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The Patrols


The main area patrolled by U-47 was the North Atlantic sector; it was a wide expanse of ocean, and patrol missions were to take U-boat crews thousands of miles away from home. In the early days of the war when Prien was active, U-boat crews did not venture much further west than 20 degrees, keeping much of their operations restricted to either the waters west of France and, during the period of the transatlantic convoys, in the area west of Ireland and south of Iceland.

However, as the war progressed and as submarine technology improved, the Atlantic-based U-boats were to make their way as far west as the Eastern seaboard of the United States.

Map of North Atlantic

The map above indicates the main area of the North Atlantic in which U-47 patrolled; the red dotted line mark the path of the route taken by the major North Atlantic convoys.

U-47 carried out 10 separate patrol missions, spending a total of 238 days at sea until its sinking on 7 March 1941. Over this period, it accounted for thirty-two enemy vessels, thirty-one of which were merchant ships (not counting shared successes). Details of U-47's patrol missions are listed on a number of pages along with details of its victims; just click the links below or click the "next" link at the bottom of the page to move through the patrols chronologically.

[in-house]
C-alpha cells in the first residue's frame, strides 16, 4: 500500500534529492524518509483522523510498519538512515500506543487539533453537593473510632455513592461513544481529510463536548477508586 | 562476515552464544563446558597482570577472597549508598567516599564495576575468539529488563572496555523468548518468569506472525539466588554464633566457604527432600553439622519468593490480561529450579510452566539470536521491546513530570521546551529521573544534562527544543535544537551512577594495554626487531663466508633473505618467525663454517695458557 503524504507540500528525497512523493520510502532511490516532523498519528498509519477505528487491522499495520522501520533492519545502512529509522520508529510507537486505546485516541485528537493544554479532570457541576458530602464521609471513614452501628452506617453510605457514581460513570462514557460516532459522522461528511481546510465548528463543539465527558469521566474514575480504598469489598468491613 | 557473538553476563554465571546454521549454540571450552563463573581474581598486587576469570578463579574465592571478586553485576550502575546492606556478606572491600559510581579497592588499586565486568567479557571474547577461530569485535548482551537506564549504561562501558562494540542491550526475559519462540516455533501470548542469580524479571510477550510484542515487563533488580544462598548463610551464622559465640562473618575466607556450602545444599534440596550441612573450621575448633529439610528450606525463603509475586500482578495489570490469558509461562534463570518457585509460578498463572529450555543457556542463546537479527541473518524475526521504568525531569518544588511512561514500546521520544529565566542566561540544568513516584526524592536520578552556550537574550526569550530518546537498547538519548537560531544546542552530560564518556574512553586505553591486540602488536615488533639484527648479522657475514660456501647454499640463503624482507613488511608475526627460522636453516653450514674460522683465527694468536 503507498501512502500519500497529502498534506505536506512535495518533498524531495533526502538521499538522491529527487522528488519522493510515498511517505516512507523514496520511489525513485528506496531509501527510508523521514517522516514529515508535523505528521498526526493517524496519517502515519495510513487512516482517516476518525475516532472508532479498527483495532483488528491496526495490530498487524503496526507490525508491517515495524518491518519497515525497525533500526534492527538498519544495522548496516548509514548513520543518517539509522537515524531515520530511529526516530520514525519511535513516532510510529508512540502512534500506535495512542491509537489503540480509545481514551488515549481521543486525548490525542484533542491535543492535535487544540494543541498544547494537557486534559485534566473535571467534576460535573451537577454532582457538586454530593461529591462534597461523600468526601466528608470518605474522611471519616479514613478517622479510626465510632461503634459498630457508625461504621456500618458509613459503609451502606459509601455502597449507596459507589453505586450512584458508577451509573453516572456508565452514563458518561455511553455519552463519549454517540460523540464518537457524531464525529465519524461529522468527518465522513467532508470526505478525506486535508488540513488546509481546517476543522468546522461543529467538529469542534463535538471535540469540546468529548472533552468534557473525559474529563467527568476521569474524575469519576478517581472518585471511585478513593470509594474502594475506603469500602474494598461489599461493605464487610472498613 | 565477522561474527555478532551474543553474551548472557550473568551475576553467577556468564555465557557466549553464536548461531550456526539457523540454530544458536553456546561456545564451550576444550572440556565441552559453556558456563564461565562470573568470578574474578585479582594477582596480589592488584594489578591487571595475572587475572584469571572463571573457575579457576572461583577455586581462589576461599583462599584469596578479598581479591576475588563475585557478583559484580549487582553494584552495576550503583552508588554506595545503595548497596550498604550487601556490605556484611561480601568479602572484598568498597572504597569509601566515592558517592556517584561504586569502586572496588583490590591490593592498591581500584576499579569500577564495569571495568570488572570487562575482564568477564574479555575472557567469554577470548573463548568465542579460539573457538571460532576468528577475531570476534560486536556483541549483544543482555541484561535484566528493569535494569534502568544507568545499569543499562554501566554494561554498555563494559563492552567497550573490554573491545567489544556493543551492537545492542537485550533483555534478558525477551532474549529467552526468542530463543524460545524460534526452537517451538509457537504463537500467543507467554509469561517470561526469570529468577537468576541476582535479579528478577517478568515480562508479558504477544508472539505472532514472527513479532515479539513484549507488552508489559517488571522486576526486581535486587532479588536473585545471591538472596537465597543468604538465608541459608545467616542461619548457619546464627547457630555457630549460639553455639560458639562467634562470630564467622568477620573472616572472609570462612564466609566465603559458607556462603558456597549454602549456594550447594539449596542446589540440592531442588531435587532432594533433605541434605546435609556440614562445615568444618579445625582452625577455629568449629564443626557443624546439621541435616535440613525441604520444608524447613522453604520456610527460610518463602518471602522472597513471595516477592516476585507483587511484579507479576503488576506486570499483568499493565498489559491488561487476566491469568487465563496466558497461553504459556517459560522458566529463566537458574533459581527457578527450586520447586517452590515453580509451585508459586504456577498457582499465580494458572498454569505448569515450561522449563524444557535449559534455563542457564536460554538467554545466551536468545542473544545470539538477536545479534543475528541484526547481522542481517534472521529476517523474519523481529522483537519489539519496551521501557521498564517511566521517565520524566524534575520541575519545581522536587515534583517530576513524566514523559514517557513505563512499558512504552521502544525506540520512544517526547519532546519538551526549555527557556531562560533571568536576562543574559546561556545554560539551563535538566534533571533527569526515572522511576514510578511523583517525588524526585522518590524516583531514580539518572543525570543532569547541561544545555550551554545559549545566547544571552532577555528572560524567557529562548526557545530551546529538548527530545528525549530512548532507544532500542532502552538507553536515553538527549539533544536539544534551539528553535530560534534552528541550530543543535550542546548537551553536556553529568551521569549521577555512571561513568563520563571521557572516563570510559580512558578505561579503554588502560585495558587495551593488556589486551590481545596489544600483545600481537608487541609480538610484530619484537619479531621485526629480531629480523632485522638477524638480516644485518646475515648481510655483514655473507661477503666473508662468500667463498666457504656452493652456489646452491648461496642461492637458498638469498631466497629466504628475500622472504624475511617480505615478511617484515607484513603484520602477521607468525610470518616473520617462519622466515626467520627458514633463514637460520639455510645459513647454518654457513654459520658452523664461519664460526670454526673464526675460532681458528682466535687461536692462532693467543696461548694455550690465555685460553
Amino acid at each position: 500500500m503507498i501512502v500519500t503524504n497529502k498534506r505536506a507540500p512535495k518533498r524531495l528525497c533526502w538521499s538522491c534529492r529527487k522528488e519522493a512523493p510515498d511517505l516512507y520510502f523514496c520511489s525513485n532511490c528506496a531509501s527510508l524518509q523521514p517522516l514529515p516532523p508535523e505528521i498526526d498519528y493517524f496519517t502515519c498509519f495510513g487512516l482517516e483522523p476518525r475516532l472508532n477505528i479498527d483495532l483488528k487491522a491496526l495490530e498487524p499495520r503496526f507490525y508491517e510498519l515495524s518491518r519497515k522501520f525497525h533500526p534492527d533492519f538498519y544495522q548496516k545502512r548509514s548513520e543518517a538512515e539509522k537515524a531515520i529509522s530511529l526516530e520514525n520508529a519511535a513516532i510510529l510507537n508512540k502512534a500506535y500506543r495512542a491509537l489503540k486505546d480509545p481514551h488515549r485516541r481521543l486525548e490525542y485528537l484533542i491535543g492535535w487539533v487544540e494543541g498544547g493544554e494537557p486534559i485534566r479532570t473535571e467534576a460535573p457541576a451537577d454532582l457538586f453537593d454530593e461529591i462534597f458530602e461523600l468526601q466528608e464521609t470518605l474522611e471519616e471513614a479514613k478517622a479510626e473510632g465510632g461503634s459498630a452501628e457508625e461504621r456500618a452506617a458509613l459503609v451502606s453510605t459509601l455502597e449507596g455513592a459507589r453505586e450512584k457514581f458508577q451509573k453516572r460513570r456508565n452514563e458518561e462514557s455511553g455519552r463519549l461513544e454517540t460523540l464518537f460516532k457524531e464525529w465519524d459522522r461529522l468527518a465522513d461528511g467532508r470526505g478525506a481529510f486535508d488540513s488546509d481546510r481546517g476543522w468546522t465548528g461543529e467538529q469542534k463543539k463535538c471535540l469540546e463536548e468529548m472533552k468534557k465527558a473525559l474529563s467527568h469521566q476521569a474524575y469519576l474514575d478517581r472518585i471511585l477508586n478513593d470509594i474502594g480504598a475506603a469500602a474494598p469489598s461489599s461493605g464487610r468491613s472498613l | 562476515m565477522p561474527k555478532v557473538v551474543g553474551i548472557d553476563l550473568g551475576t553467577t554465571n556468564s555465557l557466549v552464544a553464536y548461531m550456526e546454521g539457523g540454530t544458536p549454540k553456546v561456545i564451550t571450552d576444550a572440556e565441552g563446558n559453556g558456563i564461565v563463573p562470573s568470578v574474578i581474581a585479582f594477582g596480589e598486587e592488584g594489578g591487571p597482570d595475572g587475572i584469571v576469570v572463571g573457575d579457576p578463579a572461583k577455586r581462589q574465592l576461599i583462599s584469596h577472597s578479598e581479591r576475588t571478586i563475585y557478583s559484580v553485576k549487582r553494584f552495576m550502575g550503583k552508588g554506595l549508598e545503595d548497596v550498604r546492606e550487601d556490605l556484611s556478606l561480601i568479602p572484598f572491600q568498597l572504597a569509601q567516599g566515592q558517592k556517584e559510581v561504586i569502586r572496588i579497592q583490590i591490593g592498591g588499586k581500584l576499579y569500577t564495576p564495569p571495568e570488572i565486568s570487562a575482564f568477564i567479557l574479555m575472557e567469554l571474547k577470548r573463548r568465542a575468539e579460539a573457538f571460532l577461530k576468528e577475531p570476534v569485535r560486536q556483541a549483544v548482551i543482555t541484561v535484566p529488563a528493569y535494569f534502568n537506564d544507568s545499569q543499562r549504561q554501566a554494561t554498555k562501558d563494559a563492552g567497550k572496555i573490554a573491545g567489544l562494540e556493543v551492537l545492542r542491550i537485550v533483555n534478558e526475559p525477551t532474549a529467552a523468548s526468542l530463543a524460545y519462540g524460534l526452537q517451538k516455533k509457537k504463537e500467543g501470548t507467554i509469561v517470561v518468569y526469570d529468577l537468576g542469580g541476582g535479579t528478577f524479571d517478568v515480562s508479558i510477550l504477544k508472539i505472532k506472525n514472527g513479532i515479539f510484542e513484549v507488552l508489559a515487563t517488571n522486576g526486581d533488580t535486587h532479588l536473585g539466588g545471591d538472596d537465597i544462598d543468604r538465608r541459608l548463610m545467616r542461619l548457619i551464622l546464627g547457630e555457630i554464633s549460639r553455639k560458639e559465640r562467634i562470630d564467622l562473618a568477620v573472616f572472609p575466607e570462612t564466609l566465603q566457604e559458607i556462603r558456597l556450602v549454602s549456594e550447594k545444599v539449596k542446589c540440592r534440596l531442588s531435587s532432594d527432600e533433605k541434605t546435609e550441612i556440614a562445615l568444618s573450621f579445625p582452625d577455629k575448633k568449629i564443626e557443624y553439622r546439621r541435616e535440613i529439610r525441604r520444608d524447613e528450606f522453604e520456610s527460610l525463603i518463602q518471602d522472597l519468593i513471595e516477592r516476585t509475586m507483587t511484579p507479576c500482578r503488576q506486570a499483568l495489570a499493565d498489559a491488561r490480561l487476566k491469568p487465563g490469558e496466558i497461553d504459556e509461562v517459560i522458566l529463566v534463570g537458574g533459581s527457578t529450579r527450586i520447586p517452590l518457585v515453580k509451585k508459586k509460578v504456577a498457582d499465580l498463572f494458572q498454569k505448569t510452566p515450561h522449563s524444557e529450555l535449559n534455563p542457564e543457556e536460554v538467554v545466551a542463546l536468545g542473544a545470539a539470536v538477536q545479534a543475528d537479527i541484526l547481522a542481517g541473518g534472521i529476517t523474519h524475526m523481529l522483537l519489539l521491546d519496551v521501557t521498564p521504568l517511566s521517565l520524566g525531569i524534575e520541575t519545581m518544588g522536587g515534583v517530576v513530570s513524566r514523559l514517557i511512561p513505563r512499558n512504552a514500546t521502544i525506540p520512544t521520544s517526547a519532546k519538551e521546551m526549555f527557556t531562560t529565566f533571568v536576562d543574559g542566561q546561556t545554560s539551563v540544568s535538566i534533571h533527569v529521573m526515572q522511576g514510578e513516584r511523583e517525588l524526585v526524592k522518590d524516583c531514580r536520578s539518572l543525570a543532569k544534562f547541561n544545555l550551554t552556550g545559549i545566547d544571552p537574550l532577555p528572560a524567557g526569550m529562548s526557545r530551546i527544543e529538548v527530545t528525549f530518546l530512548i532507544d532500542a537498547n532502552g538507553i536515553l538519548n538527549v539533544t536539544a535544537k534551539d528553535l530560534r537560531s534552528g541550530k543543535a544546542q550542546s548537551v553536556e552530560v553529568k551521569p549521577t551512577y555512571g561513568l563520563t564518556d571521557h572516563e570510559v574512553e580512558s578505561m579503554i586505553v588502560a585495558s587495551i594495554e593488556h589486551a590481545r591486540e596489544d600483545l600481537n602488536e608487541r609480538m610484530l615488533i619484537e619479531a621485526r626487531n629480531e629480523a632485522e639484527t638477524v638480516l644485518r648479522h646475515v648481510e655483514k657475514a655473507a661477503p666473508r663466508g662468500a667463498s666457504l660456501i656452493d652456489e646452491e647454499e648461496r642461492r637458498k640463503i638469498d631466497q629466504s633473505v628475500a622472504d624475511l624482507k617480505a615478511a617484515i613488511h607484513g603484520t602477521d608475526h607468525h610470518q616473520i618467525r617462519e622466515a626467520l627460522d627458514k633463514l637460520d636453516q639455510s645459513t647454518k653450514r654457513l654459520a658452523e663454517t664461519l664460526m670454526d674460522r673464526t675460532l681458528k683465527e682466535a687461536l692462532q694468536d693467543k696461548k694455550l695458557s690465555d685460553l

Pre-War Patrols

At the beginning of 1939, U-47 conducted daily trial runs, first in the bay, and then in the Baltic Sea, under the command of the recently promoted Kapitänleutnant Günther Prien. During May and June 1939, U-47 took part in the Atlantic war games in the Bay of Biscay. These convoy exercises were under the command of Prien's former commander on the U-26, Werner Hartmann. Prien proved to be the most aggressive, and achieved the best results during these war games. During July 1939, torpedo exercises were conducted in the Baltic Sea.

Wartime Patrol Details

You can now also view an interactive map showing the location of all the vessels sunk by U-47 during its ten wartime patrols. Tonnages for merchant vessels are listed in gross registered tons (grt) while those for warships are listed in long tons (lt).

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